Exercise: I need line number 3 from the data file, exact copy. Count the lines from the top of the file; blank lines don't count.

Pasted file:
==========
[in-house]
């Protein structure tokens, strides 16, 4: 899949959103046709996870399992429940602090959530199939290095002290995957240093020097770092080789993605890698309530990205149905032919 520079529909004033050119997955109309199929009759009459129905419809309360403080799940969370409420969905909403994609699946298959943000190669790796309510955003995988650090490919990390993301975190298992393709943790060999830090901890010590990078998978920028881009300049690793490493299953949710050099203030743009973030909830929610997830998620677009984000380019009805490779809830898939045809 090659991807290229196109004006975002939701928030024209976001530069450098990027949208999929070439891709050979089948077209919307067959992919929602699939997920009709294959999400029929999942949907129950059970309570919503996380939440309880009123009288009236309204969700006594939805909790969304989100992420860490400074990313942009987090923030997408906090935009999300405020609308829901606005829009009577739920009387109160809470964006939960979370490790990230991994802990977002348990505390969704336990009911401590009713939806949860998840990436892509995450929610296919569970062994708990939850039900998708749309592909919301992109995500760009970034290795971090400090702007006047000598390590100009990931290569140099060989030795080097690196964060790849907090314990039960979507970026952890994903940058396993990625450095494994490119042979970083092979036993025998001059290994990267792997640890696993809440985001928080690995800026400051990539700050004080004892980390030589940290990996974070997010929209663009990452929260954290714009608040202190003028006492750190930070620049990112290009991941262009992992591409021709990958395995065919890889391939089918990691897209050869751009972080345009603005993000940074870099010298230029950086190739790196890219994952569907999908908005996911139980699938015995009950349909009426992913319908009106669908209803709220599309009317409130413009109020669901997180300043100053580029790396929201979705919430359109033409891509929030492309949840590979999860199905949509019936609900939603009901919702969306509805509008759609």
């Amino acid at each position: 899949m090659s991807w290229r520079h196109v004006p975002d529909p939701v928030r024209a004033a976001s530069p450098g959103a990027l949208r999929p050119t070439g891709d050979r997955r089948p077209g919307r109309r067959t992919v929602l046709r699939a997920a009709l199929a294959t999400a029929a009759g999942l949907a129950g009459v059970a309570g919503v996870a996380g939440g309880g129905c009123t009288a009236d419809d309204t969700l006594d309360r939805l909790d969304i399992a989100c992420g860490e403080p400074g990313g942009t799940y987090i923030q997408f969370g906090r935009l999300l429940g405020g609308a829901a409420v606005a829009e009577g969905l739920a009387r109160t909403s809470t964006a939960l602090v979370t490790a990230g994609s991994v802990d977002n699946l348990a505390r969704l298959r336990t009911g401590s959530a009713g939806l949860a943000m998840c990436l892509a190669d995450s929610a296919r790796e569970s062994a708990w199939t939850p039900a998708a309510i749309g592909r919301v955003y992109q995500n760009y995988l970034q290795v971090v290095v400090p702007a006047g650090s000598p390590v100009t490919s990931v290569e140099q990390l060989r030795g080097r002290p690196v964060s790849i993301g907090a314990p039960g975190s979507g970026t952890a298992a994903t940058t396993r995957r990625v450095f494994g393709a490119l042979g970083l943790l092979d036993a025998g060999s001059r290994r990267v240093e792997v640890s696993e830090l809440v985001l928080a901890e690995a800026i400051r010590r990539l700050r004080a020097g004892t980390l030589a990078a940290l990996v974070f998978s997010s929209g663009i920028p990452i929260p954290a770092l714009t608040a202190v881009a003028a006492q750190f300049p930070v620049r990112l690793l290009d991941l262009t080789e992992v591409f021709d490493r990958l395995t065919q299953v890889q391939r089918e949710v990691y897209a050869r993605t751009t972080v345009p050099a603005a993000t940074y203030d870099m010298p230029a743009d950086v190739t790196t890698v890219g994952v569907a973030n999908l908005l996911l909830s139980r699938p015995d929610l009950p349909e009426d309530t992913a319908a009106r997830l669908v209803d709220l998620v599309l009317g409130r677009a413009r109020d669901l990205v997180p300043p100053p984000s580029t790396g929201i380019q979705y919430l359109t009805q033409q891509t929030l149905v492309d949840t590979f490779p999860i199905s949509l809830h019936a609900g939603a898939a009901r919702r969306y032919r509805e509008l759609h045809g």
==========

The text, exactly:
């Amino acid at each position: 899949m090659s991807w290229r520079h196109v004006p975002d529909p939701v928030r024209a004033a976001s530069p450098g959103a990027l949208r999929p050119t070439g891709d050979r997955r089948p077209g919307r109309r067959t992919v929602l046709r699939a997920a009709l199929a294959t999400a029929a009759g999942l949907a129950g009459v059970a309570g919503v996870a996380g939440g309880g129905c009123t009288a009236d419809d309204t969700l006594d309360r939805l909790d969304i399992a989100c992420g860490e403080p400074g990313g942009t799940y987090i923030q997408f969370g906090r935009l999300l429940g405020g609308a829901a409420v606005a829009e009577g969905l739920a009387r109160t909403s809470t964006a939960l602090v979370t490790a990230g994609s991994v802990d977002n699946l348990a505390r969704l298959r336990t009911g401590s959530a009713g939806l949860a943000m998840c990436l892509a190669d995450s929610a296919r790796e569970s062994a708990w199939t939850p039900a998708a309510i749309g592909r919301v955003y992109q995500n760009y995988l970034q290795v971090v290095v400090p702007a006047g650090s000598p390590v100009t490919s990931v290569e140099q990390l060989r030795g080097r002290p690196v964060s790849i993301g907090a314990p039960g975190s979507g970026t952890a298992a994903t940058t396993r995957r990625v450095f494994g393709a490119l042979g970083l943790l092979d036993a025998g060999s001059r290994r990267v240093e792997v640890s696993e830090l809440v985001l928080a901890e690995a800026i400051r010590r990539l700050r004080a020097g004892t980390l030589a990078a940290l990996v974070f998978s997010s929209g663009i920028p990452i929260p954290a770092l714009t608040a202190v881009a003028a006492q750190f300049p930070v620049r990112l690793l290009d991941l262009t080789e992992v591409f021709d490493r990958l395995t065919q299953v890889q391939r089918e949710v990691y897209a050869r993605t751009t972080v345009p050099a603005a993000t940074y203030d870099m010298p230029a743009d950086v190739t790196t890698v890219g994952v569907a973030n999908l908005l996911l909830s139980r699938p015995d929610l009950p349909e009426d309530t992913a319908a009106r997830l669908v209803d709220l998620v599309l009317g409130r677009a413009r109020d669901l990205v997180p300043p100053p984000s580029t790396g929201i380019q979705y919430l359109t009805q033409q891509t929030l149905v492309d949840t590979f490779p999860i199905s949509l809830h019936a609900g939603a898939a009901r919702r969306y032919r509805e509008l759609h045809g």